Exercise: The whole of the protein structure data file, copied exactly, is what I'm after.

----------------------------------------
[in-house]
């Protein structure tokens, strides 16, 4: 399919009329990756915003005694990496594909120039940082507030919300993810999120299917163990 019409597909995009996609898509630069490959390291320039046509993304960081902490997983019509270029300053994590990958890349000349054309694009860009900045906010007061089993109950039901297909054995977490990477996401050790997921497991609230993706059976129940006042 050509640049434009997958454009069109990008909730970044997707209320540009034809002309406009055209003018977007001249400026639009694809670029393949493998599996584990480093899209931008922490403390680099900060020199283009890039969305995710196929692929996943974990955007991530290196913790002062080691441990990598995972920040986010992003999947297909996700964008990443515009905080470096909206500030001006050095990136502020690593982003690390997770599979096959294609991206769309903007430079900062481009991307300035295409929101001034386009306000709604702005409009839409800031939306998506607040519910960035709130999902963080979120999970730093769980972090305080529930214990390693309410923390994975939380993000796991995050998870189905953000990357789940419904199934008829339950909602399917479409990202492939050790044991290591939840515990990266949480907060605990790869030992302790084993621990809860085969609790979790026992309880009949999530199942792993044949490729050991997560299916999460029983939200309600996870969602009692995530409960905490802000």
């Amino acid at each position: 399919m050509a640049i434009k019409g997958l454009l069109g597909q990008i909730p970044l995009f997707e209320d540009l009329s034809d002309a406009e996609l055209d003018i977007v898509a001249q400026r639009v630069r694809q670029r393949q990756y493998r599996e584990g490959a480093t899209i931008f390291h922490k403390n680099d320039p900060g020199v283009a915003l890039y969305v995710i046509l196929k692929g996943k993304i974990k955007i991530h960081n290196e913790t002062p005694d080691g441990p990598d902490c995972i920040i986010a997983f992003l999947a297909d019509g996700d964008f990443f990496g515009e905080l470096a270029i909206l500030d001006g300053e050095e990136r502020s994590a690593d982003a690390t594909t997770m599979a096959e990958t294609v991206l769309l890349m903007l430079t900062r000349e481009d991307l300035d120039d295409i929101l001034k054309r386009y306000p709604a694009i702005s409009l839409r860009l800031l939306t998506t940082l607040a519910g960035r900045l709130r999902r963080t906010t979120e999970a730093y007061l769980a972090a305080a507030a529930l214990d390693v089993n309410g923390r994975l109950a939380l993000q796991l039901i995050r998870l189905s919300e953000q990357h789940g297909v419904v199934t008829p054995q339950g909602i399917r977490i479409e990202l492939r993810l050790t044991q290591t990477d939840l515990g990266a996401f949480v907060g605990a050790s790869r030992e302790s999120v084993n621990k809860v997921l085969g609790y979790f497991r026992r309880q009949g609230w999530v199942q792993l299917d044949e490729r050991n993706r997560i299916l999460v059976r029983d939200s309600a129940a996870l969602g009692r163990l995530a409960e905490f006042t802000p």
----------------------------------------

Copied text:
[in-house]
């Protein structure tokens, strides 16, 4: 399919009329990756915003005694990496594909120039940082507030919300993810999120299917163990 019409597909995009996609898509630069490959390291320039046509993304960081902490997983019509270029300053994590990958890349000349054309694009860009900045906010007061089993109950039901297909054995977490990477996401050790997921497991609230993706059976129940006042 050509640049434009997958454009069109990008909730970044997707209320540009034809002309406009055209003018977007001249400026639009694809670029393949493998599996584990480093899209931008922490403390680099900060020199283009890039969305995710196929692929996943974990955007991530290196913790002062080691441990990598995972920040986010992003999947297909996700964008990443515009905080470096909206500030001006050095990136502020690593982003690390997770599979096959294609991206769309903007430079900062481009991307300035295409929101001034386009306000709604702005409009839409800031939306998506607040519910960035709130999902963080979120999970730093769980972090305080529930214990390693309410923390994975939380993000796991995050998870189905953000990357789940419904199934008829339950909602399917479409990202492939050790044991290591939840515990990266949480907060605990790869030992302790084993621990809860085969609790979790026992309880009949999530199942792993044949490729050991997560299916999460029983939200309600996870969602009692995530409960905490802000």
């Amino acid at each position: 399919m050509a640049i434009k019409g997958l454009l069109g597909q990008i909730p970044l995009f997707e209320d540009l009329s034809d002309a406009e996609l055209d003018i977007v898509a001249q400026r639009v630069r694809q670029r393949q990756y493998r599996e584990g490959a480093t899209i931008f390291h922490k403390n680099d320039p900060g020199v283009a915003l890039y969305v995710i046509l196929k692929g996943k993304i974990k955007i991530h960081n290196e913790t002062p005694d080691g441990p990598d902490c995972i920040i986010a997983f992003l999947a297909d019509g996700d964008f990443f990496g515009e905080l470096a270029i909206l500030d001006g300053e050095e990136r502020s994590a690593d982003a690390t594909t997770m599979a096959e990958t294609v991206l769309l890349m903007l430079t900062r000349e481009d991307l300035d120039d295409i929101l001034k054309r386009y306000p709604a694009i702005s409009l839409r860009l800031l939306t998506t940082l607040a519910g960035r900045l709130r999902r963080t906010t979120e999970a730093y007061l769980a972090a305080a507030a529930l214990d390693v089993n309410g923390r994975l109950a939380l993000q796991l039901i995050r998870l189905s919300e953000q990357h789940g297909v419904v199934t008829p054995q339950g909602i399917r977490i479409e990202l492939r993810l050790t044991q290591t990477d939840l515990g990266a996401f949480v907060g605990a050790s790869r030992e302790s999120v084993n621990k809860v997921l085969g609790y979790f497991r026992r309880q009949g609230w999530v199942q792993l299917d044949e490729r050991n993706r997560i299916l999460v059976r029983d939200s309600a129940a996870l969602g009692r163990l995530a409960e905490f006042t802000p």